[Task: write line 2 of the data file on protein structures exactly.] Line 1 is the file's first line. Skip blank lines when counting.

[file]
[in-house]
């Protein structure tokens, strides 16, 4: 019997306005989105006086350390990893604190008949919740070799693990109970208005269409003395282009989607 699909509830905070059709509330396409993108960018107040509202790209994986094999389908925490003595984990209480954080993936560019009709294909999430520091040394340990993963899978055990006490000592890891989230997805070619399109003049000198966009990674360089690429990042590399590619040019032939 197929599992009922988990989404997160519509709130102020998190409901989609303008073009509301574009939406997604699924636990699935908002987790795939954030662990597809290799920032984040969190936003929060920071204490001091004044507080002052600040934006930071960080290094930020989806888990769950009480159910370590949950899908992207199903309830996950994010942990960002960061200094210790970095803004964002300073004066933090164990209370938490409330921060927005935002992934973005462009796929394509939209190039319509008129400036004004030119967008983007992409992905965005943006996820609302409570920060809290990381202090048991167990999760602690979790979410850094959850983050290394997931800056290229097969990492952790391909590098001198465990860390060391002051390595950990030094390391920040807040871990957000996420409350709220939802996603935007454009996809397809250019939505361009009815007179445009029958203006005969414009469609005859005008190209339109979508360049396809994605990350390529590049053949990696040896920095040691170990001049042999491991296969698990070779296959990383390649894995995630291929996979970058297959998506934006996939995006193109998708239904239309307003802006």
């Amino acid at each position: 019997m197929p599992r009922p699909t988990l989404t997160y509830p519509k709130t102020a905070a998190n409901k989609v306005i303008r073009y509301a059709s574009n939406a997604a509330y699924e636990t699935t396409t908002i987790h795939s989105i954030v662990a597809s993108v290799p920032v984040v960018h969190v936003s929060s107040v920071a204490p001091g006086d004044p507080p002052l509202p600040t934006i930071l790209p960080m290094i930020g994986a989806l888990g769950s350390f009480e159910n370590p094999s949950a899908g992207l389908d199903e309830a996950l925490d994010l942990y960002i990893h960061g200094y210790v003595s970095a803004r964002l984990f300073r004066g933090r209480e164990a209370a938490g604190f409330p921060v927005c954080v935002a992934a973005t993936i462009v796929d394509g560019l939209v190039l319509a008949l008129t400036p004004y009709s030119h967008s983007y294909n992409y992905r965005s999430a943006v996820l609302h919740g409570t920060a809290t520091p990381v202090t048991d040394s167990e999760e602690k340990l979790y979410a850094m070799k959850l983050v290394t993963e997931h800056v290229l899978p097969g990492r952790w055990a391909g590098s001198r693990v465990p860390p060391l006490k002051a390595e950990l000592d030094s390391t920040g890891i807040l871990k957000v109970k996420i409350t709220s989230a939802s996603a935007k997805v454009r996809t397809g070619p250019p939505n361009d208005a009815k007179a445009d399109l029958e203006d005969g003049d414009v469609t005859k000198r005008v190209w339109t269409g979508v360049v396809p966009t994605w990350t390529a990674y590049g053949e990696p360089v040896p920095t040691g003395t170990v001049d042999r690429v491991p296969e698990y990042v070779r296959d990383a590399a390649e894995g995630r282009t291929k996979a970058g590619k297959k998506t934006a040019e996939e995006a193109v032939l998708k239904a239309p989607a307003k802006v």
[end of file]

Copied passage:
């Protein structure tokens, strides 16, 4: 019997306005989105006086350390990893604190008949919740070799693990109970208005269409003395282009989607 699909509830905070059709509330396409993108960018107040509202790209994986094999389908925490003595984990209480954080993936560019009709294909999430520091040394340990993963899978055990006490000592890891989230997805070619399109003049000198966009990674360089690429990042590399590619040019032939 197929599992009922988990989404997160519509709130102020998190409901989609303008073009509301574009939406997604699924636990699935908002987790795939954030662990597809290799920032984040969190936003929060920071204490001091004044507080002052600040934006930071960080290094930020989806888990769950009480159910370590949950899908992207199903309830996950994010942990960002960061200094210790970095803004964002300073004066933090164990209370938490409330921060927005935002992934973005462009796929394509939209190039319509008129400036004004030119967008983007992409992905965005943006996820609302409570920060809290990381202090048991167990999760602690979790979410850094959850983050290394997931800056290229097969990492952790391909590098001198465990860390060391002051390595950990030094390391920040807040871990957000996420409350709220939802996603935007454009996809397809250019939505361009009815007179445009029958203006005969414009469609005859005008190209339109979508360049396809994605990350390529590049053949990696040896920095040691170990001049042999491991296969698990070779296959990383390649894995995630291929996979970058297959998506934006996939995006193109998708239904239309307003802006």